(In my first post, I discussed the nature of the prerogative power. Here I discuss whether it exists under the Constitution.)
If one were to find a presidential prerogative in the Constitution, where would it be located? Perhaps the most common answer is that the it is given to the President in the Executive Power Vesting Clause. While I believe that the Clause does provide substantive powers to the President, I don’t think it gives the President a prerogative.
There is a significant dispute as to whether the Executive Power Vesting Clause provides powers to the President. The argument for concluding that the Clause provides powers involves a comparison of the Executive and Legislative Vesting Clauses. The latter provides that “All legislative Powers herein granted shall be vested in a Congress of the United States.” The former provides that “The executive Power shall be vested in a President of the United States.” While the legislative power is limited to the list of powers conferred on the Congress, the executive power is not.
Under this reading, the Constitution confers all of the traditional executive powers on the President that it does not either give to the Congress (such as the power to Declare War, which the King of England traditionally had) or limit (such as the power to appoint executive officers, which the Kind had alone, but which the Constitution gives to the President along with the Senate).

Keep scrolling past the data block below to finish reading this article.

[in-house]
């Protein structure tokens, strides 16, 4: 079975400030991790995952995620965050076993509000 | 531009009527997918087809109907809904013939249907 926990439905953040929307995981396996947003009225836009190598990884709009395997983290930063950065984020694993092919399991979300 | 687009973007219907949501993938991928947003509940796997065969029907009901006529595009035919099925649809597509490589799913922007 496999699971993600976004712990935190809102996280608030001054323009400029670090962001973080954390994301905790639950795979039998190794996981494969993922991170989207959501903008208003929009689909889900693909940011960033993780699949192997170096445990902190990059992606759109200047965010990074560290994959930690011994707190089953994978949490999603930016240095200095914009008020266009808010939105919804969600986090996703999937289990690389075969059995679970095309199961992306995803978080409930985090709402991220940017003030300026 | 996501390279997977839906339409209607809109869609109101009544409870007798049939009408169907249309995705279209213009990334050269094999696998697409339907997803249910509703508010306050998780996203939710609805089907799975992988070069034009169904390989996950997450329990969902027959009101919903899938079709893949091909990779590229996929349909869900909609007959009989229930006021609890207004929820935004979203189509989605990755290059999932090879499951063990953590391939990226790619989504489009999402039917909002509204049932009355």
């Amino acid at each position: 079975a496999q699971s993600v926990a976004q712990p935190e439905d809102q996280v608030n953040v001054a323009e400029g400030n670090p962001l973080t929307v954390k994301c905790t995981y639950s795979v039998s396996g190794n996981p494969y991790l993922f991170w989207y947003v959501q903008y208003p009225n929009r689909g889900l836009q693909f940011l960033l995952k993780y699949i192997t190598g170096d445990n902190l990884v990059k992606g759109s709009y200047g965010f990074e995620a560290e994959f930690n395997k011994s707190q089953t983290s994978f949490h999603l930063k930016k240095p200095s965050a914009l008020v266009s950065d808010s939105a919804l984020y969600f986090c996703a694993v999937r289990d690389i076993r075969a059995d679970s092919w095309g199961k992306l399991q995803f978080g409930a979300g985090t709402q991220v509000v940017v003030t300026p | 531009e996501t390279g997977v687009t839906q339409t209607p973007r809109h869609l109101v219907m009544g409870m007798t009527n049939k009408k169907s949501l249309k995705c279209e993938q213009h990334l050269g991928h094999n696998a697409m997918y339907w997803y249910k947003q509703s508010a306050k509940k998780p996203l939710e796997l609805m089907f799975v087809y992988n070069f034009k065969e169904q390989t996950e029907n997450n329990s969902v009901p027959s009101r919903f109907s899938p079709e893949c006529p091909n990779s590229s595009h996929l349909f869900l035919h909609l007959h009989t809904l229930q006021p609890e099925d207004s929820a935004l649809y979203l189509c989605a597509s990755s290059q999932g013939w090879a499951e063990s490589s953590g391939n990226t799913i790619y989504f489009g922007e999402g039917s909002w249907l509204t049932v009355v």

The alternative reading views the President’s powers as limited to the list of powers listed in Article II, such as the Pardon Power and the Commander in Chief Power. It views the herein granted language of the Legislative Vesting Clause as simply about denying to Congress powers that the state legislatures enjoyed, based on federalism concerns.
But there a strong argument against this alternative reading. Unless the Executive Power Vesting Clause is read to provide substantive powers to the President, the Constitution leaves out many powers that one would assume it had allocated to the federal government. Most importantly, the foreign affairs power of the President – making him the primary entity communicating with other nations and giving him the power to make executive agreements – could not otherwise be found without reading the Executive Power Vesting Clause to have substantive authority. For a strong defense of this Hamiltonian theory, see here.
But even if one reads the Clause to convey substantive powers, that Clause does not give the President prerogative powers. The Clause only conveys powers that have not been given to the Congress or limited or taken away. But there is a Clause that takes away the prerogative power: The Take Care Clause. That Clause, passed to confirm that the President did not enjoy the suspending or dispensing power, pretty strongly suggests that the President must follow the laws and cannot ignore them.
Thus, even though the Executive Power Vesting Clause conveys substantive powers, it does not convey the prerogative power. In my next post on this subject, I will discuss how the Constitution addresses situations where extraordinary circumstances appear to require the President to take action that is unconstitutional or otherwise illegal.